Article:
The step of counting the potential mis-recognized character count may include a step of counting a non-coincident character count between the electronic documents generated by executing plural types of character auto recognition programs with respect to the same recognition target document, or a step of counting a character count of which a degree of coincidence showing a preciseness of the character auto recognition program-assisted recognition of each character is a predetermined value or under.

The method of managing the ability of the proofreader may further comprise a step of calculating a degree of difficulty of a proofreading target electronic document on the basis of a ratio of the potential mis-recognized character count to a total character count of the electronic document, a step of calculating a proofreader ability level by averaging the scores with respect to the plurality of proofreading target electronic documents per predetermined range of the degree of difficulty, and a step of selecting an optimal proofreader corresponding to the degree of difficulty of the proofreading target electronic document.

The method of managing the ability of the proofreader may further comprise a step of calculating a change in the score relative to the proofreader ability with respect to the operation time for consecutively proofreading the plurality of proofreading target electronic documents, and a step of setting the operation time based on the change in the score relative to the proofreader ability.

The method of managing the ability of the proofreader may further comprise a step of evaluating the proofreader ability for every predetermined operation time, and a step of setting again the operation time on the basis of the change in the proofreader ability.

According to another aspect of the present invention, a system for managing an ability of a proofreader who proofreads an electronic document generated from a recognition target document by executing character auto recognition programs, comprises an information input/output unit (6, 7, 8) for detecting a mis-recognized character discover count with which the proofreader discovers the mis-recognized characters in the electronic document, and a processing time spent for proofreading the electronic document; an information recording unit (3, 4), an information display unit (5), and a control unit (2) for executing a step of counting a character count of potential mis-recognized characters contained in the electronic document, and a step of calculating a score relative to a proofreader ability based on a ratio of the potential mis-recognized character count to the mis-recognized character discover count per unit time.

The system for managing the ability of the proofreader may further comprising a timer. The information input/output unit may detect a start if the proofreading operation and an end of the proofreading operation, and the timer may count a period of time from the start of the proofreading operation to the end of the proofreading operation.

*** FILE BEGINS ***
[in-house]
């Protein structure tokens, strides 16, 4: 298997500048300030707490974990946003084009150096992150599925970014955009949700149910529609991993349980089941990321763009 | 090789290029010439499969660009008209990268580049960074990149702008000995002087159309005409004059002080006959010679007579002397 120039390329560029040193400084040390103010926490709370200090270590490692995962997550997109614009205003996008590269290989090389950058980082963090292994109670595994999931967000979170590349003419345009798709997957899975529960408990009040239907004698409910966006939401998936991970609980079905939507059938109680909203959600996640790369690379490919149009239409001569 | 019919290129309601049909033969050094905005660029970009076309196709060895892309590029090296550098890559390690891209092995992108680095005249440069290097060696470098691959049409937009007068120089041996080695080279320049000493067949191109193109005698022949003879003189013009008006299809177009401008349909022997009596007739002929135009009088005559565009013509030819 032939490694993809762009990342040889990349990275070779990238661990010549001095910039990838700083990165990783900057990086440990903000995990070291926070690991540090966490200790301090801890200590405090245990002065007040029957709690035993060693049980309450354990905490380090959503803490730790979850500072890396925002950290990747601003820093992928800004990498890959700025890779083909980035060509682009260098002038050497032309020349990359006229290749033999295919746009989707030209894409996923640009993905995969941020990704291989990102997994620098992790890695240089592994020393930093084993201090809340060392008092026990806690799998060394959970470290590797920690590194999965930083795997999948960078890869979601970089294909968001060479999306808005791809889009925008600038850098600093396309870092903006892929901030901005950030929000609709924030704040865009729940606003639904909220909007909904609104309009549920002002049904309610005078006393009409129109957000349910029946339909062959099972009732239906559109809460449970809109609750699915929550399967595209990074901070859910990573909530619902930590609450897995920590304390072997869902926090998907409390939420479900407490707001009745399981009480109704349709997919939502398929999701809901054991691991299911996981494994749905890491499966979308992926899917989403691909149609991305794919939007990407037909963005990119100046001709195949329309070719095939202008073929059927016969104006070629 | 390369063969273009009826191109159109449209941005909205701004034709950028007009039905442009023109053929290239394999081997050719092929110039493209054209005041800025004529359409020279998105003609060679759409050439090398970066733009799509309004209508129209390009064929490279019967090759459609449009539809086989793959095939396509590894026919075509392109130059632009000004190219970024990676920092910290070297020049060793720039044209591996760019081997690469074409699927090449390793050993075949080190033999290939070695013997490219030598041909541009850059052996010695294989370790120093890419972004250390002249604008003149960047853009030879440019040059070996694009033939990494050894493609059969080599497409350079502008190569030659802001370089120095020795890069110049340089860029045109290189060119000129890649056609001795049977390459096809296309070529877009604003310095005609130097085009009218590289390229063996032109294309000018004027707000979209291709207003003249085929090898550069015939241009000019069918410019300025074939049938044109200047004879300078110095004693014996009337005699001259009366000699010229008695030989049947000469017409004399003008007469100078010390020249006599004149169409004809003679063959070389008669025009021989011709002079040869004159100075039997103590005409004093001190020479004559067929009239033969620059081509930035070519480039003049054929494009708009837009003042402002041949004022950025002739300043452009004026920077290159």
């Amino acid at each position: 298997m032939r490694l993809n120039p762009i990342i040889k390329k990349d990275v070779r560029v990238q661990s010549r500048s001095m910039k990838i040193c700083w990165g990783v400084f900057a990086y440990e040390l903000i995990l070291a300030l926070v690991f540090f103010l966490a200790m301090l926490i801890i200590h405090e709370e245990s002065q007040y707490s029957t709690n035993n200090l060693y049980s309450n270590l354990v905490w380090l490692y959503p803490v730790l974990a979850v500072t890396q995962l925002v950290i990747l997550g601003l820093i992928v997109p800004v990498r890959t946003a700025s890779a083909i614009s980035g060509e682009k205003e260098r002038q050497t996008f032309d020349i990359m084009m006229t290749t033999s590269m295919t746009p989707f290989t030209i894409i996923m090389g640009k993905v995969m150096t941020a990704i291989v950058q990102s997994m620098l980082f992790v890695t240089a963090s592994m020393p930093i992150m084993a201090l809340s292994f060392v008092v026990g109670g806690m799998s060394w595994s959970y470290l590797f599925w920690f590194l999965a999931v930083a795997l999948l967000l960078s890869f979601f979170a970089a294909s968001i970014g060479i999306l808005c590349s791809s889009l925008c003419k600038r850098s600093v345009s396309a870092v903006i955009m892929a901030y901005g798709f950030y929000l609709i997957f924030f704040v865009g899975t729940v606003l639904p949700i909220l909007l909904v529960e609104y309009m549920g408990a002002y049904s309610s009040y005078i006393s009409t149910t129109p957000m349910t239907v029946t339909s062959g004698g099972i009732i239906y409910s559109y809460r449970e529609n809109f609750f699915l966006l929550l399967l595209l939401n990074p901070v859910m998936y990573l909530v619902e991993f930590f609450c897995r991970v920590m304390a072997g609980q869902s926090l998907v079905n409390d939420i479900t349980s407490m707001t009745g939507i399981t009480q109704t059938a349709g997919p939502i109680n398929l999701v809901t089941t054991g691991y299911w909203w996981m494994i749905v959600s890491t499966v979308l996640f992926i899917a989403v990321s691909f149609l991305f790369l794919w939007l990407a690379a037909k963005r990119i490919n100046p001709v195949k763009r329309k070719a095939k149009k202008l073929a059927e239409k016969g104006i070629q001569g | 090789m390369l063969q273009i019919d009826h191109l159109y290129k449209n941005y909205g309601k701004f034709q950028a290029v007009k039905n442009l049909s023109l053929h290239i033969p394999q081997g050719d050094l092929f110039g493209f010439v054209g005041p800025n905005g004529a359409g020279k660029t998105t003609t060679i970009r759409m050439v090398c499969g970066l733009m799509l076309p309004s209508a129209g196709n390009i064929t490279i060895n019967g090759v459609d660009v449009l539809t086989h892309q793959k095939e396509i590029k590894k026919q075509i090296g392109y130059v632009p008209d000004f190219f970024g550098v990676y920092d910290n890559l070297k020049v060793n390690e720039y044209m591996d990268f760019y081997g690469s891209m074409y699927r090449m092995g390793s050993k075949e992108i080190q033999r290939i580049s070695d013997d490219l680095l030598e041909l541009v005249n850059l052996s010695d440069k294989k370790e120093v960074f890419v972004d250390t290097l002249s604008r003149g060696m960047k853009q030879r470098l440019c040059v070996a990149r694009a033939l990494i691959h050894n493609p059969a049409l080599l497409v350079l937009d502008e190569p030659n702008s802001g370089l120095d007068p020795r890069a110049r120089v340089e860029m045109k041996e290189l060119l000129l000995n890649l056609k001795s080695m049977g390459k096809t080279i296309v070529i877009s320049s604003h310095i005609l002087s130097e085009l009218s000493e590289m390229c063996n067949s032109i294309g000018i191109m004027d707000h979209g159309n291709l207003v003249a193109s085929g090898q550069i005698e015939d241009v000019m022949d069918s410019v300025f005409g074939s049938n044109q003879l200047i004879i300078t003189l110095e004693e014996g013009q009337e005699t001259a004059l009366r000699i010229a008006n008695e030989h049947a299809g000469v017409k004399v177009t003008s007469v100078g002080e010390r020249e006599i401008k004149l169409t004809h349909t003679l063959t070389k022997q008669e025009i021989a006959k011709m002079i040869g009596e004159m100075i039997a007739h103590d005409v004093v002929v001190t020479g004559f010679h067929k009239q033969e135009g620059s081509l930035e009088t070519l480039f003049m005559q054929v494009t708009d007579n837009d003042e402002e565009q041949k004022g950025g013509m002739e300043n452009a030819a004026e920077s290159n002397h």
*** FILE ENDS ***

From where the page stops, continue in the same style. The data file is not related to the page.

According to a further aspect of the present invention a readable-by-computer recording medium may be recorded with a program is executed by a computer and comprising the processes described above.

As described above, according to the present invention, the ability of the proofreader of the document digitized by the OCR programs can be objectively judged.

Further, according to the present invention, it is feasible to judge an operation exchange timing by dynamically evaluating the proofreader ability, detecting a decrease in operation efficiency and setting a proper operation time.

BRIEF DESCRIPTION OF THE DRAWINGS

FIG. 1 is a diagram showing a system architecture of a proofreader evaluation system in a first embodiment of the present invention;

FIG. 2 is a diagram showing a hardware architecture of a server 1;

FIG. 3 is a diagram showing a data structure of a degree-of-difficulty table;

FIG. 4 is a diagram showing a data structure of a proofreader evaluation score table in the first embodiment;

FIG. 5 is a diagram showing a data structure of a proofreader ability table;

FIG. 6 is a flowchart showing processing steps of judging an ability of the proofreader;

FIG. 7 is a flowchart showing processing steps of judging the ability of the proofreader in a modified example;

FIG. 8 is a diagram showing an example of the proofreader evaluation score table in a second embodiment;

FIG. 9 is a diagram showing a data structure of a proofreader evaluation score variation table;

FIG. 10 is a diagram showing a data structure of an optimal operation time table in which an optimal operation time is entered corresponding to every degree-of-difficulty level and every proofreader ability level;

FIG. 11 is a flowchart showing processing steps of obtaining an optimal operation time; and

FIG. 12 is a flowchart showing processing steps of dynamically determining an optimal operation time.

DETAILED DESCRIPTION OF THE PREFERRED EMBODIMENTS

Preferred embodiments of the present invention will hereinafter be described with reference to the accompanying drawings.

First Embodiment

A first embodiment of the present invention will hereinafter be described with reference to FIGS. 1 through 7. FIG. 1 is a diagram showing a system architecture of a proofreader evaluation system in the first embodiment of the present invention. FIG. 2 is a diagram showing a hardware architecture of a server 1 shown in FIG. 1. FIG. 3 is a diagram showing a data structure of a degree-of-difficulty table showing a degree of difficulty of a manuscript as a proofreading target. FIG. 4 is a diagram showing a data structure of a proofreader evaluation score table for evaluating a proofreader. FIG. 5 is a diagram showing a data structure of a proofreader ability table. FIG. 6 is a flowchart showing processing steps for judging a ability of a proofreader. FIG. 7 is a flowchart showing processing steps in a modified example of the first embodiment.